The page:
Jin is able to enter the tournament despite not being backed by one of the megacorporations because he defeats Marshall Law, a participant in the tournament who for some reason is in the Anvil to take on all comers. With this victory, he's dubbed the People's Champion even though the people had no hand in choosing him. He also picks up a manager who never actually does any managing. I guess they were drawn together by their mutual English-ness; despite Jin's having grown up in North America, actor Foo uses his native London accent. Hilariously, this guy gets Jin to take him on by saying that all the other fighters will have entire entourages from their sponsoring megacorporation, yet when Jin reaches the tournament, none of the other fighters will have so much as a towel-boy. Look at how many trainers, coaches, doctors, bodyguards, and assorted hangers-on accompany a champion heavyweight boxer to the ring. You're telling me corporations that run entire continents couldn't spring a few bucks for a guy to wring out their fighter's sweat-rag?

At the tournament, Jin immediately hooks up with Christie, another one of the fighters, despite the fact that he was having sex with his girlfriend when his house blew up. You might think the filmmakers forgot about the girlfriend, but no, throughout the film they cut to the set of The Running Man to show her watching Jin's matches on a giant flatscreen TV on the street. Being a self-proclaimed B-movie guru, I thought maybe they added the girlfriend character to get some boobs in the movie since the actress playing Christie never once doffs her top, but girlfriend keeps her arms strategically placed throughout the lovemaking scene to keep the movie PG-13, so I really have no idea what the filmmakers were going for here. I guess Jin is just a cad who would jump into bed with any girl wearing pants with a plunging crackline.

Tekken attempts to assassinate Jin so he doesn't win the tournament right after the head of Tekken says that Jin has no chance to win the tournament. When that attempt fails, Tekken makes it a point not to kill Jin. Whew, good thing the assassins they sent were so inept! Instead, they start changing the rules so Jin will be killed in the arena, because, well, Rollerball is as good a movie to rip off as any. We're repeatedly told that Iron Fist is vital to Tekken's maintaining its oppressive rule over the poverty-stricken masses in the Anvil; Jin must not win the tournament or the masses might realise they can overthrow Tekken. If that sounds familiar, it's because we're still ripping off Rollerball (1975). The film then proceeds in jaw-dropping idiocy to rip off the shitty 2002 remake of Rollerball by having Tekken, seeing the tournament's ratings spike when one of the fighters seems to have been killed on screen, order that all fights be to the death. (Hmm...I wonder what the other megacorporations whose fighters are in this tournament think of that little rule change.)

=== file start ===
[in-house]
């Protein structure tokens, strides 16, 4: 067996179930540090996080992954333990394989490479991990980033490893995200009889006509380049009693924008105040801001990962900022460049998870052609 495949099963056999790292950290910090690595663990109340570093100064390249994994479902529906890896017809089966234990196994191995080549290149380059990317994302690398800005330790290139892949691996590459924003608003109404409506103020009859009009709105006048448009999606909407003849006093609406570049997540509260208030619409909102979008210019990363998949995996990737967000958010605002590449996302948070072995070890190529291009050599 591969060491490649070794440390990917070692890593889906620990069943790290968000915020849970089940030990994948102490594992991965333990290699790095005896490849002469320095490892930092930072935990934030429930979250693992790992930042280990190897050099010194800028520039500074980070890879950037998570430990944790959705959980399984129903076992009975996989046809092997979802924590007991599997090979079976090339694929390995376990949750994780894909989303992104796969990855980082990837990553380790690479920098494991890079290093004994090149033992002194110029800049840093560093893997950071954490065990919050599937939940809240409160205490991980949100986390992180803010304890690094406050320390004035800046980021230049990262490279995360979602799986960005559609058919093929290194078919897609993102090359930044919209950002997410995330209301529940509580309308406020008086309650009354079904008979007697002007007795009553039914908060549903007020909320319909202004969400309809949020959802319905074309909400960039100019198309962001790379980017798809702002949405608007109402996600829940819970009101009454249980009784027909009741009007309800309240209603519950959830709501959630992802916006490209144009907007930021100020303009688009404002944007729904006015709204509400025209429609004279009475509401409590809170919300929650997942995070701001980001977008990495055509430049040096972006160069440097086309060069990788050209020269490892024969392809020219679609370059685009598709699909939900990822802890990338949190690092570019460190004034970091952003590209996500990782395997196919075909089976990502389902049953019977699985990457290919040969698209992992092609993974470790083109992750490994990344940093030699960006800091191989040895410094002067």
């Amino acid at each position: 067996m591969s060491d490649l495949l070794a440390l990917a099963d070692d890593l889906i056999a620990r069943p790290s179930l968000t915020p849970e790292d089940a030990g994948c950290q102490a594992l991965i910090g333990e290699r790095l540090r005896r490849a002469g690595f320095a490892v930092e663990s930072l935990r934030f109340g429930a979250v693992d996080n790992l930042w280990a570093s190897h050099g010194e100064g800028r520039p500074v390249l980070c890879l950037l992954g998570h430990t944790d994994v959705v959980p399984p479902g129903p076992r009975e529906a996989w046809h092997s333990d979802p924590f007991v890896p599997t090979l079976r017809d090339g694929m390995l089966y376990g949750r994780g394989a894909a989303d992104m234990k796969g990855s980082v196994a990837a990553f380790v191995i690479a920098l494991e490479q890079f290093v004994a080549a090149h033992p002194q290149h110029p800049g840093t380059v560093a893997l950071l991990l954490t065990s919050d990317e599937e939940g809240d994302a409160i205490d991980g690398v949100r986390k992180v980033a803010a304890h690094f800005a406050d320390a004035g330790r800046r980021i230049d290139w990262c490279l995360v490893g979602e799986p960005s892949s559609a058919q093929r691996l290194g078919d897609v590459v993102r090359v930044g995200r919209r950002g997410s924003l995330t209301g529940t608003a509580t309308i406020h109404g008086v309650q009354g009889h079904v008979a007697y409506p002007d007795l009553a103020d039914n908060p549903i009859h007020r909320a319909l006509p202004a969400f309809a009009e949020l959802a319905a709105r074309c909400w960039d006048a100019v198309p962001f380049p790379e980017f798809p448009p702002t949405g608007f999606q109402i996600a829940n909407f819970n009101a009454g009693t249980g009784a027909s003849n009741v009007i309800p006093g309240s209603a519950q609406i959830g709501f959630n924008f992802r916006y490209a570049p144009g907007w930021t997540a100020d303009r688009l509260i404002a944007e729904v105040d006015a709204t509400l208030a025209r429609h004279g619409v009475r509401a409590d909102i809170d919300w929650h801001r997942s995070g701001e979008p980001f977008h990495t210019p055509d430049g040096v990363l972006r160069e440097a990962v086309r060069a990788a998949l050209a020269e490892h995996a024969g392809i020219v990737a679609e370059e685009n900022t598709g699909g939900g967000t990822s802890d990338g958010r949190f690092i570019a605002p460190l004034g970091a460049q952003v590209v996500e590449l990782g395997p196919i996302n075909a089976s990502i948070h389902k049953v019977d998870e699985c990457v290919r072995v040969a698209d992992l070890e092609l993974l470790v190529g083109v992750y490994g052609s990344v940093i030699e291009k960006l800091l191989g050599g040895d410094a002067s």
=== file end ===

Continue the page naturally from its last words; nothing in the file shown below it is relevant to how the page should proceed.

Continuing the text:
The difference, of course, was that in Rollerball the sport wasn't there to quell the resistance of desperate, starving people being brutally oppressed at every turn but of content, materially well-off people who don't even know what oppression is. And the point of the titular sport was to demonstrate the futility of individual effort, so that people would feel too powerless to ever group up and make themselves a threat. I think the people Tekken rules over are kept in line more by the random shootings, beatings, and blowing up of houses by its army of machine-gun-wielding kendotroopers than by its requirement that MMA fighters have a corporate sponsor in order to be allowed to win a gaudy martial arts tournament.

Jin wins his fights, of course, even when it turns out it's not only an MMA tournament but also allows swords, chains, naginatas--I don't know why somebody doesn't just show up with a pistol and kack his opponent right out of the gate. As noted, the tournament is also co-ed with three women participants, but only two of them ever fight, and of course it's with each other. This movie couldn't be more uptight and conservative white American if you put it in a three-piece suit and sent it to church every Sunday. During every fight he's in, Jin has a flashback to his mother's martial arts lessons, in which she's the same age even though he's a child. Flashback mom gives him a nugget of fighting wisdom that has exactly nothing to do with the situation he's in and doesn't help in any way. All that happens is that Jin hulks up, starts no-selling his opponents' attacks, and pummels the other guy's face until he is physically dragged away.